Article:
The Cat and the Cobra

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Hardcore punk is near-impossible to define as a genre: it's more an international zeitgeist than a musical commonality.

Les Savy Fav

Reviewed by Joe Lockard

Saturday, April 22 2000, 7:18 PM

Hardcore punk is near-impossible to define as a genre: it's more an international zeitgeist than a musical commonality. Crash and thrash alone don't constitute an opposition, and hardcore punk has always and ever been about an attitude of oppositional independence. This is a double-edged disposition, because aesthetic isolationism can emerge lightening-quick in any contemporary music culture that remains preoccupied with the minutia of insider knowledge. If anything puts the 'hardcore' into punk, though, it is music that bleeds attitude. There is no resolving the cultural amorphousness here, since oppositionalism is contingent and forever changing.

Yet this same cultural opposition, especially when it is already a generation advanced and employing the preservationism of 'hardcore,' is open to question as to its effectiveness. At what point does fully demonstrated alienation become a matter of stylistics more than practice? Can there be a 'hardcore' that does more than repeat and elaborate upon an Ur-punk of the 1970s? To be 'hardcore' is to admit to living as a corrupt semblance of a more meaningful past. The adjectival qualifier condemns.

A marriage of style and social attitude lives at the moment of birth, discovers its consciousness early, ages fast, and turns sclerotic soon. By the time an ideological restatement emerges to confirm its content, style already lives among the walking dead. Petrification arrives together with commercialization, and the creative lifecycle concludes amid profit-taking.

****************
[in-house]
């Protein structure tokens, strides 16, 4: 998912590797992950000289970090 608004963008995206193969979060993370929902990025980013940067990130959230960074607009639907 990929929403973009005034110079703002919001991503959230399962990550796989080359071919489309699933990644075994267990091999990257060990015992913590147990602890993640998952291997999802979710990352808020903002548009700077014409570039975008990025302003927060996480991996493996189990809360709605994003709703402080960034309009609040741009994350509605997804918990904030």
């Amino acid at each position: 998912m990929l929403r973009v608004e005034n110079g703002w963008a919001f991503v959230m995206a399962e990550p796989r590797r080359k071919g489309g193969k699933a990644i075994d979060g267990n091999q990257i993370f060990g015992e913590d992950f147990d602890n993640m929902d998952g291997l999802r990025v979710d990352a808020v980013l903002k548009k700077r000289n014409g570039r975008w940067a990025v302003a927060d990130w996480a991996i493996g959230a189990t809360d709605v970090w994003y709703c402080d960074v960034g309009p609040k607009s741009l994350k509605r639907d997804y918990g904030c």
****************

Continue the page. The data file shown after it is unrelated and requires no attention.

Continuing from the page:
Like so many others, punk music sought to short-circuit this so-familiar cycle. Indie 'attitude' became the defense mechanism against expressive decrepitude within market capitalism. Yet a privileged 'bad' attitude of itself expresses neither social opposition nor existential alienation. These manifest themselves through historical acts and a participation in history, even through personal negation of history. Attitude of itself speaks political insufficiency, since action is the flash point of political life. Attitudinal repetitiveness is tiring in its lack of variation, while repetitive action has the minimal virtue of accomplishment.

A reductive invocation of an attitude, though, can serve to establish genre reference, which drives marketability. Absent 'badness,' hardcore punk is no longer 'hardcore' and the audience dissipates. Nominally new genres arise when artistic products do not behave as they once did, and new versions of old products gain adjectival descriptors to identify their genre origins. As with Romantic poets who have lived beyond their revolution, as with a crotched Wordsworth writing miserably poetic condemnations of reform, the putative but inevitably unhistorical history of an attitude becomes a rhetorical prison. Artists living within an attitudinal label live condemned by another's yesterday.

Les Savy Fav inhabits a zone of post-hardcore genre change: they might be hardcore but they are something else too. The punk attitude is there, but the musical style alters noticeably through the album. An album like this brings focus to the question of how we come to categorize as 'hardcore punk' a music that surprisingly continues to shape-shift and change its own terms of existence. If an alleged attitude becomes the one-size-fits-all designation, then the constraints of a name rather than the work of music monopolize understandings.